Joe the Barbarian #5


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Joe the Barbarian #5


  • Words: Grant Morrison
  • Art: Sean Murphy
  • Colors: Dave Stewart
  • Story Title: From Never to Always
  • Publisher: DC Comics/Vertigo
  • Price: $2.99
  • Release Date: May 19, 2010

Grant Morrison is one of the few writers who demands more from his audience and as a result the comic medium is definitely the better for it. 

To appreciate fully this or any of his series, readers must reread previous issues and look beyond formula and expectations.  Only in his capable hands could a story about a diabetic child entering a science fiction world based on his own toy collection be this simultaneously captivating and frustrating as readers try to decipher the "reality" involved.

Of all the issues, this is perhaps the most succinct and solidly narrative of the lot as Joe and Jack survive the attack of the Manta Riders and discover the Iron Knight.  Here, readers see Joe really begin to question his environment as he recalls more and more from the "real world" mixing with the imaginary scenarios.  This issue also has more comparative sequences as Morrison jumps back and forth between Joe in his home and Joe fighting alongside Jack.  The superior artwork of Sean Murphy captures these transitions smoothly and reinforces the dangers facing the hero in both realms.  This is also the first issue to showcase the secondary characters Smoot and Zyxy, albeit shortly, and Morrison teases readers with their future prospects.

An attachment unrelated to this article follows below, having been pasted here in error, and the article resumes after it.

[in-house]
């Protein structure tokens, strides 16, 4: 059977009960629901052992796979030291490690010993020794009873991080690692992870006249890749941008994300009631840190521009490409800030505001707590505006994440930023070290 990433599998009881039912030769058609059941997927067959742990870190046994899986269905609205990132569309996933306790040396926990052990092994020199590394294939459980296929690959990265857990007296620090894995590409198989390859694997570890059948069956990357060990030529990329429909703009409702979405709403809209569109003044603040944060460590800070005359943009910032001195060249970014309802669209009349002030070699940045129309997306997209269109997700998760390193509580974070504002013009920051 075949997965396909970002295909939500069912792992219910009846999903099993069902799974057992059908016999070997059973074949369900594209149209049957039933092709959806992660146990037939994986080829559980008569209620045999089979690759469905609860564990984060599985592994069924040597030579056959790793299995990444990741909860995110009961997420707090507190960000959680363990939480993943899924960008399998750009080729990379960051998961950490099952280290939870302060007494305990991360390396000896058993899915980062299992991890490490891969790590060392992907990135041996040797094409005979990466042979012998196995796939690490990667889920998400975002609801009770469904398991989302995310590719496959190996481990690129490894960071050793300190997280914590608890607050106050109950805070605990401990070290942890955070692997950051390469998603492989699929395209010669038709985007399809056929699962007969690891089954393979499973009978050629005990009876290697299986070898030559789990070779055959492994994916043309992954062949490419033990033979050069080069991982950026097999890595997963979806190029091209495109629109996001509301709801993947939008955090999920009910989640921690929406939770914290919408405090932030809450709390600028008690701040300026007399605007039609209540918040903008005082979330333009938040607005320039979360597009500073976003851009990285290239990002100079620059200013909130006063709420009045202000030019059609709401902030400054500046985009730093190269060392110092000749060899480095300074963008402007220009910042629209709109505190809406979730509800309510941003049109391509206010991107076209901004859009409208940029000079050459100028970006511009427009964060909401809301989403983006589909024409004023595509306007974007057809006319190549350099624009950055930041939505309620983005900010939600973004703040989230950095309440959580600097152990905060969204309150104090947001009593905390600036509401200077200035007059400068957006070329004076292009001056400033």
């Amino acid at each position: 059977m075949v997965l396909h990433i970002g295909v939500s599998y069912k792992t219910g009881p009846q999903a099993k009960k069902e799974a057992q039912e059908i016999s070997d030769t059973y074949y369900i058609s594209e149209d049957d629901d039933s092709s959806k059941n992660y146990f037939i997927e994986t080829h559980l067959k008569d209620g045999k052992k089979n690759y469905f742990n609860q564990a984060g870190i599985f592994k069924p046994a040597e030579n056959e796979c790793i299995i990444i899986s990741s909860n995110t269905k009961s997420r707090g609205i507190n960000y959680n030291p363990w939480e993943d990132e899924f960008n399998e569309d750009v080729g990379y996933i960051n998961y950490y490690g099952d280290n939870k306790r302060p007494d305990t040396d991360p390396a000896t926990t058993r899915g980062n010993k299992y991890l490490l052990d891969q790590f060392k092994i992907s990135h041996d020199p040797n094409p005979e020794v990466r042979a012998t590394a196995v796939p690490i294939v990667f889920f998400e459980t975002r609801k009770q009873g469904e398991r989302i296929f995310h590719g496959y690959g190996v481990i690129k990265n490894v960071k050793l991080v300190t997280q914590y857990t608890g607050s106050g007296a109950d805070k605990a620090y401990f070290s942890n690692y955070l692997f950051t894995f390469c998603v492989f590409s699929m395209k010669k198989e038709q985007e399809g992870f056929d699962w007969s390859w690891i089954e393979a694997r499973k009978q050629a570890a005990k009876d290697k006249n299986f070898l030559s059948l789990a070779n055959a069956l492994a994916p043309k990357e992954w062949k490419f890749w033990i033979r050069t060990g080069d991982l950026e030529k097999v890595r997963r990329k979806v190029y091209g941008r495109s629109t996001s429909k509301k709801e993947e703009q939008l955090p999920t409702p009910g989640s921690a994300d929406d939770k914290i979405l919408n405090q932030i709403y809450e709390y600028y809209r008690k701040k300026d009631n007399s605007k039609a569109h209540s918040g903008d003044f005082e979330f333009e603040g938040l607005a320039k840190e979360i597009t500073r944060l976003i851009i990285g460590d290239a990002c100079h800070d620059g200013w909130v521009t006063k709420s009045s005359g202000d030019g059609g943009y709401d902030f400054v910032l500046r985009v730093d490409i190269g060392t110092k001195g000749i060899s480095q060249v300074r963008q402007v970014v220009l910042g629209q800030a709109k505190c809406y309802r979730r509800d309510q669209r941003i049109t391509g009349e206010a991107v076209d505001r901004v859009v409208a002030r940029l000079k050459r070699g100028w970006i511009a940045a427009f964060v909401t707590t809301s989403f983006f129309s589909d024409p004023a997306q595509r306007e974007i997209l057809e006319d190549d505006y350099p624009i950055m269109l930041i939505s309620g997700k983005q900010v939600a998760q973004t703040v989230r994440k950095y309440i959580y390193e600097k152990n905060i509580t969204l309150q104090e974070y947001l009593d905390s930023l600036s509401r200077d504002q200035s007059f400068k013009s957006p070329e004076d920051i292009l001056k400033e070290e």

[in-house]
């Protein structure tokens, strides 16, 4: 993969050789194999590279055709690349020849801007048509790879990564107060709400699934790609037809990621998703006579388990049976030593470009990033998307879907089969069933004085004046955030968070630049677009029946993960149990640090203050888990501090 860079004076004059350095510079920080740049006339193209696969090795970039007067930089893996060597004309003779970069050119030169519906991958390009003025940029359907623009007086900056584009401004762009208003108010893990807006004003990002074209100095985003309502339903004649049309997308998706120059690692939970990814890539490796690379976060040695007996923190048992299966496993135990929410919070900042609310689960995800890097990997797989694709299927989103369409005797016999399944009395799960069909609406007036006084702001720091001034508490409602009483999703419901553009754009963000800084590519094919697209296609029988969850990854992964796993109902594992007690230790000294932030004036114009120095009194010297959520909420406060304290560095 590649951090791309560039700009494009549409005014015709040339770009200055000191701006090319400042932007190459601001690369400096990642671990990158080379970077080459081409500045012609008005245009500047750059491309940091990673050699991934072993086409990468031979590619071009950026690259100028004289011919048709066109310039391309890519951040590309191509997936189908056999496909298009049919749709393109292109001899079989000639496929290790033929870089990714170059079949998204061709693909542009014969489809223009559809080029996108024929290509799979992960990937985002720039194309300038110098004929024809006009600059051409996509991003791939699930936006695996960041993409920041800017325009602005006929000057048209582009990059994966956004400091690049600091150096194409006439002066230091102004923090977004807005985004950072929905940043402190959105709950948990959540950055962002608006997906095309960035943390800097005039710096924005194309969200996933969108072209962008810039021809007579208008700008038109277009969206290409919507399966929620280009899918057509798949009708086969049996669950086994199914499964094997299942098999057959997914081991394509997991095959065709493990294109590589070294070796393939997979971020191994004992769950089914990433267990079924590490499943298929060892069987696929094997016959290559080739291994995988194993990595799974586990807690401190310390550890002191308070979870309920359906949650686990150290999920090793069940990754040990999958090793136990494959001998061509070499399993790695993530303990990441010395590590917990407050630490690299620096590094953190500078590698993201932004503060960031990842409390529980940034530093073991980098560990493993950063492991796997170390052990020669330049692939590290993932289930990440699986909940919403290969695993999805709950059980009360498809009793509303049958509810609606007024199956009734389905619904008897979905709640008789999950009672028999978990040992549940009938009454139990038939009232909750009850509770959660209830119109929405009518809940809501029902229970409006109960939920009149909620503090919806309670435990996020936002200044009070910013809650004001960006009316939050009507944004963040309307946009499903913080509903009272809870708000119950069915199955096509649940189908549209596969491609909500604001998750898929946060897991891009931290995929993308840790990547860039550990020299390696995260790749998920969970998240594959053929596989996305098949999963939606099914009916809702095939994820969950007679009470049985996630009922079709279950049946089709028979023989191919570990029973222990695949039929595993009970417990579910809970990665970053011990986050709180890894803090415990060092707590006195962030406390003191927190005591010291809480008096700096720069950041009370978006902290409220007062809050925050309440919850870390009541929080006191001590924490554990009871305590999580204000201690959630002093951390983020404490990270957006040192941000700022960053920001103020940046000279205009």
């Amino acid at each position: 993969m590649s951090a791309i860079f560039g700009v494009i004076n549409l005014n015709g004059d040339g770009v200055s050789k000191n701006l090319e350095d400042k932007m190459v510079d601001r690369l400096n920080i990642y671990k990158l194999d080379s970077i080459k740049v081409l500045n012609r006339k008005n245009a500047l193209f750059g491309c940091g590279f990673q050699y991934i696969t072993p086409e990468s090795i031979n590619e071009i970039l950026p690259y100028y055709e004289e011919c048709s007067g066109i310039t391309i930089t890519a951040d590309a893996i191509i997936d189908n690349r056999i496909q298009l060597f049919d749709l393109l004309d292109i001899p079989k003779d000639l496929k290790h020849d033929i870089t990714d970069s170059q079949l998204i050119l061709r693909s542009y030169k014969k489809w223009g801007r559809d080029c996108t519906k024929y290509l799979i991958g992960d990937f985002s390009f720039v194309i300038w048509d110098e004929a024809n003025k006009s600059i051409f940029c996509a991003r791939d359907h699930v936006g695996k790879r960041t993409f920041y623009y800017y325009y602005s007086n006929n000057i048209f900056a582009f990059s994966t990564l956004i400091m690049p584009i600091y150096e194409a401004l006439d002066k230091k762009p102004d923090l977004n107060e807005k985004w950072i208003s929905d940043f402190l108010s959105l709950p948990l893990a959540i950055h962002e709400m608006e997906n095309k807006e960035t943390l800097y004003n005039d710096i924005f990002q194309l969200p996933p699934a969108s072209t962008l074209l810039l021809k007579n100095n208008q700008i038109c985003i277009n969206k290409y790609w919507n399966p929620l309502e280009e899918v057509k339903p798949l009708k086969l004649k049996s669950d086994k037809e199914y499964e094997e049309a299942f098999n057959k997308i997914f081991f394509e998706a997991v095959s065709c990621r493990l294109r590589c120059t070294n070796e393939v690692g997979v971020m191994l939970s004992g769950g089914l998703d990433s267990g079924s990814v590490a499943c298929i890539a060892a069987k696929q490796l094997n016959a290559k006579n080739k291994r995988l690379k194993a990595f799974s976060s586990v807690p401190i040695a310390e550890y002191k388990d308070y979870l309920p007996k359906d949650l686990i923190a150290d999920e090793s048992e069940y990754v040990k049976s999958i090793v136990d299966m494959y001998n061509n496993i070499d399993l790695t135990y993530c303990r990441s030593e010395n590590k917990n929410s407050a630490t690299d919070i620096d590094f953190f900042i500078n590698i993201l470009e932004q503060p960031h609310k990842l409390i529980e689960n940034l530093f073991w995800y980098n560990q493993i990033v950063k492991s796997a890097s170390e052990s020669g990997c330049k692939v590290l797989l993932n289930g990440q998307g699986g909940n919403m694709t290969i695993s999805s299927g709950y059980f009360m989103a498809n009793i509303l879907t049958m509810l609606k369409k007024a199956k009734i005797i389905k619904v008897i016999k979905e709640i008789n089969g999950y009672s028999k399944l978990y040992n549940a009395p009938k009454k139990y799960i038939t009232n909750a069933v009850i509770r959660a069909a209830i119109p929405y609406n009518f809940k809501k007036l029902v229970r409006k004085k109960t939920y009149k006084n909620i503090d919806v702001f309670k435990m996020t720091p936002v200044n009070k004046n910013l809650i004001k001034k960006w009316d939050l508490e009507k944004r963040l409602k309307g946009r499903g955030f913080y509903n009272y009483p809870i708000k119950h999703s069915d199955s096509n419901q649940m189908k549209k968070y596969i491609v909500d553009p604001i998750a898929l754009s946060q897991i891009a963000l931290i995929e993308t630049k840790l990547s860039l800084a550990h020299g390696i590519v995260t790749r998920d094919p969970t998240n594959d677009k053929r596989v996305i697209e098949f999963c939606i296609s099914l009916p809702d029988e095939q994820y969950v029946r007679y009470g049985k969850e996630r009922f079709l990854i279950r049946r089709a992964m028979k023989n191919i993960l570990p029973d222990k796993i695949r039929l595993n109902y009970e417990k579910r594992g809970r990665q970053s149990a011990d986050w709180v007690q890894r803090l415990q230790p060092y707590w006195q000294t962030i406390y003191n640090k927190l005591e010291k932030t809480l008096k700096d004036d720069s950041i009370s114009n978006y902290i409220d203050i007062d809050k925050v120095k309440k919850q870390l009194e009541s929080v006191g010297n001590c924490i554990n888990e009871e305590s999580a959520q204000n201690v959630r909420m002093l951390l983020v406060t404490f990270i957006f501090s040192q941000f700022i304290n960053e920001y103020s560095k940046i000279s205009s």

Additionally, the dangers and threats beyond Joe's diabetes really come through in this issue.  Unlike the fantastical beings and monsters that have plagued Joe's quest, the hero now finds himself thrust into a much more proactive role as he faces a tangible danger beyond flooding bathtubs and raging storms outside his house.  The two-page splash as this new threat bears down on Jack is truly amazing, as are the following panels that vividly detail the battle. 

Unlike some other Morrison series, the artwork of Joe the Barbarian is the real power behind the sometimes ambiguous story itself.  The power of Murphy's images and Dave Stewart's colors depict a fantasy world of shadows and light in new and exciting ways.  From the aerial combat at the opening through the darkness of the Forest City of Yalway, Murphy and Stewart quicken the emotional pace of the story and allow readers to experience this new world as if they were truly there fighting alongside Joe.  This, however, does not detract from the quintessential Morrison moments that reveal his strengths and depth as a master storyteller.  The broken dialogue between Joe and his mother towards the end of this issue brings together the various emotions Morrison has been playing with since the first story.  This touching sequence serves as a nice segue into the next three issues and really provides closure to the first half of Morrison's new Vertigo mini-series.

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